“Where I’m at in north Florida, big communities will probably get the grants,” said Fugate. “Vulnerable communities that sit on rivers and streams that will impact their systems, as we saw back in 1998 when we had flooding across the state … the ones that got wiped out were the small jurisdictions that didn’t have the resources to build higher, and they had total failure.”

Rep. Val Demings of Florida responded by pondering aloud whether Congress is going to be proactive or sit back and wait for the next disaster to unfold, likely in an underserved community. “We know that communities of color and rural and small communities have been left behind and left out of the process,” said Demings. “The question today … is how do we fix that.”

The threat has long been simmering under the federal government’s watch. In 2020, the GAO released a report urging EPA to identify technical assistance providers and to create a network to help water utilities incorporate climate resilience into infrastructure projects. The federal watchdog also called on Congress to consider requiring that climate resilience be incorporated in the planning of all drinking water and wastewater projects that receive federal financial assistance.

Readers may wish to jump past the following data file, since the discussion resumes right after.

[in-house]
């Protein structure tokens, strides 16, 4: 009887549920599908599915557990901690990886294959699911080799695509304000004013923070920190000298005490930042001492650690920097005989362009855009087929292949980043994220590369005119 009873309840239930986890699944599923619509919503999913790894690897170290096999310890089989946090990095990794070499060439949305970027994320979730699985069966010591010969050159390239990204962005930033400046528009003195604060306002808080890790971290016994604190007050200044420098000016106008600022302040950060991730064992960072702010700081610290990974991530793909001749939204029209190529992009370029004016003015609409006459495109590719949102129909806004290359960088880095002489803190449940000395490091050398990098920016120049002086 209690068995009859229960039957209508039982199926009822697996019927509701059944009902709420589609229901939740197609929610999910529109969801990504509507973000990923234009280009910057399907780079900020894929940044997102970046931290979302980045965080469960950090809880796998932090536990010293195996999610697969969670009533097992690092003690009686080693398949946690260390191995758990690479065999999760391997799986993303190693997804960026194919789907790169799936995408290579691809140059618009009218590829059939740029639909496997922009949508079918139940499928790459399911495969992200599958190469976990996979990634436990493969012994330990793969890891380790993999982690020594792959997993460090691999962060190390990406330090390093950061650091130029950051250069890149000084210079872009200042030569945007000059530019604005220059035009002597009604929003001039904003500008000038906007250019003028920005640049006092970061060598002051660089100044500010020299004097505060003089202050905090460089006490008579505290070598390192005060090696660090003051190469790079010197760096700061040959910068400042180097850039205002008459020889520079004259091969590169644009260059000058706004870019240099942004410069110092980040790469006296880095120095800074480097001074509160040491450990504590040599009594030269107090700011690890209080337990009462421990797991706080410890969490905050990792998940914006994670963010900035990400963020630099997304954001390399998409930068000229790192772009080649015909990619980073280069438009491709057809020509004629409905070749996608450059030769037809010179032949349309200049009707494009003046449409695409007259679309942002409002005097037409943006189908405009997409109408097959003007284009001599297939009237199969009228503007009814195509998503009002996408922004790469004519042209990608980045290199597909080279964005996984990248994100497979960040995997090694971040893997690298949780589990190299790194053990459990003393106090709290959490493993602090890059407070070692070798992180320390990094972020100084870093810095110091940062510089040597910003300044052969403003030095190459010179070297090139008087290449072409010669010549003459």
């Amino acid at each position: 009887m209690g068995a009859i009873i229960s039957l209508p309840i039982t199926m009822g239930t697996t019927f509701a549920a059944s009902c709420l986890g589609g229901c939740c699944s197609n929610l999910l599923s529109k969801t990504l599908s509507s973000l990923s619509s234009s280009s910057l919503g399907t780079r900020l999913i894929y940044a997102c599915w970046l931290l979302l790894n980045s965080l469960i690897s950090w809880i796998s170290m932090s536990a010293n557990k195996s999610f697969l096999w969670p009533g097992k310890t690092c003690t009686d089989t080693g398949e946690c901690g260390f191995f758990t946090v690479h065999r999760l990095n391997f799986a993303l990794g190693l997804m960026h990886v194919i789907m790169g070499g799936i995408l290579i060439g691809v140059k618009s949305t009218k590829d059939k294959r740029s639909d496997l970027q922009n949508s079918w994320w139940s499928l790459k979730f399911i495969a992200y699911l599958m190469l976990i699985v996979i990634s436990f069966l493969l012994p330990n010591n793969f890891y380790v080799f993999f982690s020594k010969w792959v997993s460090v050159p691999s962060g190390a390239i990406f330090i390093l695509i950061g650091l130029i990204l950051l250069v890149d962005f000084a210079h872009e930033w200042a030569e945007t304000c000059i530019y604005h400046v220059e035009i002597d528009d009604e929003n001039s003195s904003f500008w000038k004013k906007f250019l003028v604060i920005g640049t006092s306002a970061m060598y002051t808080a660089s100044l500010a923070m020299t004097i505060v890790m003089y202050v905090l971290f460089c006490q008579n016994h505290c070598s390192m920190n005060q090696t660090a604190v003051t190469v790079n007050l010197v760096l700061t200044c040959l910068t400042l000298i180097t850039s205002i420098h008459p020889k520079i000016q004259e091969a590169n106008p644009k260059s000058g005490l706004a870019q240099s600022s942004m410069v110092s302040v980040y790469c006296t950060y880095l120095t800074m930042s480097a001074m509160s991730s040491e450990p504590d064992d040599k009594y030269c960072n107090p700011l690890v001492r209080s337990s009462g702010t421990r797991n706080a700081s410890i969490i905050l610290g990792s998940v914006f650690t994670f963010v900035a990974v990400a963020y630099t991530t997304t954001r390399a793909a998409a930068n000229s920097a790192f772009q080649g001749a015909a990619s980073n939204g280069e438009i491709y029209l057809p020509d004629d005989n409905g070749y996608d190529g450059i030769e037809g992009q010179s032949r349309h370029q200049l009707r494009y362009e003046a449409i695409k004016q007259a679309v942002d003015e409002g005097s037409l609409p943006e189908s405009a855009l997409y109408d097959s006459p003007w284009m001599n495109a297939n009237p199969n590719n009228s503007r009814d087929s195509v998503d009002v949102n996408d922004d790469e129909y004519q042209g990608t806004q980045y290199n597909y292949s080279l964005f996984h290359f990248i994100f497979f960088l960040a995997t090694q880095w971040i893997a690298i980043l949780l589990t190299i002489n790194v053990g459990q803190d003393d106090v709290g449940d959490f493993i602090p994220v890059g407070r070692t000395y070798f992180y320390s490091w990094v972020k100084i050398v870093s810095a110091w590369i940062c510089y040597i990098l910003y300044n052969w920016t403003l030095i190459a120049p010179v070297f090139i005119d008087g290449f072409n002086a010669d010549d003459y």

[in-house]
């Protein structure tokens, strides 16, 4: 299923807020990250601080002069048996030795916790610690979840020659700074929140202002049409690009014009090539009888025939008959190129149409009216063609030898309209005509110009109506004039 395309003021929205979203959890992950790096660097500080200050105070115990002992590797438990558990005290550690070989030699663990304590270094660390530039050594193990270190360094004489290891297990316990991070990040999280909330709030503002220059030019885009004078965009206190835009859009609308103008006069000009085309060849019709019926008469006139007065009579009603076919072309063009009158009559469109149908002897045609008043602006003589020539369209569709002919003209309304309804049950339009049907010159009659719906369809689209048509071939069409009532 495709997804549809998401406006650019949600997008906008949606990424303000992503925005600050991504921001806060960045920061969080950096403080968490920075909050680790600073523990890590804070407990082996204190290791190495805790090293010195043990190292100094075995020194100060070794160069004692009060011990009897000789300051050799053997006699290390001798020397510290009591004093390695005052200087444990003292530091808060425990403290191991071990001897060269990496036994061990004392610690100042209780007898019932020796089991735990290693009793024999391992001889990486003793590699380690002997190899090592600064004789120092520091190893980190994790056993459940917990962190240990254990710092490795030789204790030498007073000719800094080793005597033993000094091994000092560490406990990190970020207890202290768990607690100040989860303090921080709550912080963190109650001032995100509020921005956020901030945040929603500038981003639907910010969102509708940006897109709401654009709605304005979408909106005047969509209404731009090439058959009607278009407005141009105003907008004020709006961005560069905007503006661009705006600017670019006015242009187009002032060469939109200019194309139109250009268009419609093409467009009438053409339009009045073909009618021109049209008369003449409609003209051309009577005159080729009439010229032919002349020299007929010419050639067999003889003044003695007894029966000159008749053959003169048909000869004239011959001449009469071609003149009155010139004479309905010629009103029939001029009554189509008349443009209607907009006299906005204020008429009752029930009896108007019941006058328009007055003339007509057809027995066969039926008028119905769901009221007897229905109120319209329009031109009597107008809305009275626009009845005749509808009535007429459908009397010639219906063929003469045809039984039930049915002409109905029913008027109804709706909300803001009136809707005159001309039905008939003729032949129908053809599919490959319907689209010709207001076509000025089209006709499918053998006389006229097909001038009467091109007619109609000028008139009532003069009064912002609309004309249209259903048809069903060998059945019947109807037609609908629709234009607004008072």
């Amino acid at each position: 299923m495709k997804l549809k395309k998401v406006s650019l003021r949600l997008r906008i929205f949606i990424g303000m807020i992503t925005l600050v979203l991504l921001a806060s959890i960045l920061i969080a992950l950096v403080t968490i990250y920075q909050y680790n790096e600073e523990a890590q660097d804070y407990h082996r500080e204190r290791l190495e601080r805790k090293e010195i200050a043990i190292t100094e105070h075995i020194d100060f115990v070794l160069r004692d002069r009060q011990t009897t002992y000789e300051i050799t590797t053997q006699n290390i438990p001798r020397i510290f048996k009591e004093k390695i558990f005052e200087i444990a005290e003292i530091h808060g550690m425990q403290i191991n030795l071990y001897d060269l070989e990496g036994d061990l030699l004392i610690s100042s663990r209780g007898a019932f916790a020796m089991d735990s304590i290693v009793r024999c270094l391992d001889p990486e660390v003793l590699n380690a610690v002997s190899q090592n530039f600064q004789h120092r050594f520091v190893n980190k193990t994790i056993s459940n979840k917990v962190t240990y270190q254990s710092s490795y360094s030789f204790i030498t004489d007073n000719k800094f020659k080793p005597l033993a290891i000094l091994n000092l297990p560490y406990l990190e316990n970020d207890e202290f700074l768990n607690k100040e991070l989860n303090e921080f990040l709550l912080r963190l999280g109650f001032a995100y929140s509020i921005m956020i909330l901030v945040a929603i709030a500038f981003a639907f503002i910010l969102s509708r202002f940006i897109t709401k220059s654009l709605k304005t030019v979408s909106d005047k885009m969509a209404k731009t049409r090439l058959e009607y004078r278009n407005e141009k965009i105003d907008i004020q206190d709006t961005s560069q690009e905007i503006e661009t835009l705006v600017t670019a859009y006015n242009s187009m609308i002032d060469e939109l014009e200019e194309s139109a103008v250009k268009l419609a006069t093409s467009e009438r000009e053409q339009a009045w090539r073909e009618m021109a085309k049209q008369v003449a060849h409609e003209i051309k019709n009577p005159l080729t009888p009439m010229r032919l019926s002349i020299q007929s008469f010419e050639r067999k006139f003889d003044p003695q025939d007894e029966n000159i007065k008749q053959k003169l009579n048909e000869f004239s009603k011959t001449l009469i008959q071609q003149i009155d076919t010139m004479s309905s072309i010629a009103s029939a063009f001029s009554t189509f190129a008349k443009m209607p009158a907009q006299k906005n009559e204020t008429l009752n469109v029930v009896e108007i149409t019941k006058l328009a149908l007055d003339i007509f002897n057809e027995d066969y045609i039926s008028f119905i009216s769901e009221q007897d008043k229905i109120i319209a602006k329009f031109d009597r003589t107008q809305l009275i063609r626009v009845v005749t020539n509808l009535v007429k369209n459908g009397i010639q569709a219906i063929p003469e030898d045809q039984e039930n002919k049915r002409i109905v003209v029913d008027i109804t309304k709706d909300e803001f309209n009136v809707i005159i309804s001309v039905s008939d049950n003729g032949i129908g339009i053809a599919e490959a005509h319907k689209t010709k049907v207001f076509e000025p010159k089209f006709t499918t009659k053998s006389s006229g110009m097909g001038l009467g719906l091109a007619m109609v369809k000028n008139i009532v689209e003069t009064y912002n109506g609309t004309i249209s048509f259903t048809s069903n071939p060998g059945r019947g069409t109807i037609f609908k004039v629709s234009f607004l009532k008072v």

Fugate echoed those recommendations, and called on the House committee to ask agencies like EPA and FEMA to conduct a risk assessment of existing drinking water facilities based on increasing flood risk and aging infrastructure to identify vulnerable communities. He also said those reviews must consider past actions that have resulted in a lack of investment or barriers to federal funding at the local level for repairing and upgrading drinking water systems.

Federal regulators, Fugate added, need to focus on how much water it will take before an individual water treatment facility fails, be it inches or feet. That, he said, will help feed into a “triage list.”

“A triage list is where I’d start, get all the agencies together and say, ‘Can we come up with a criteria to measure against water systems?’” he said. “If the water goes out in the city of La Crosse [Wis.], not only do they not have drinking water, they don’t have firefighting water.”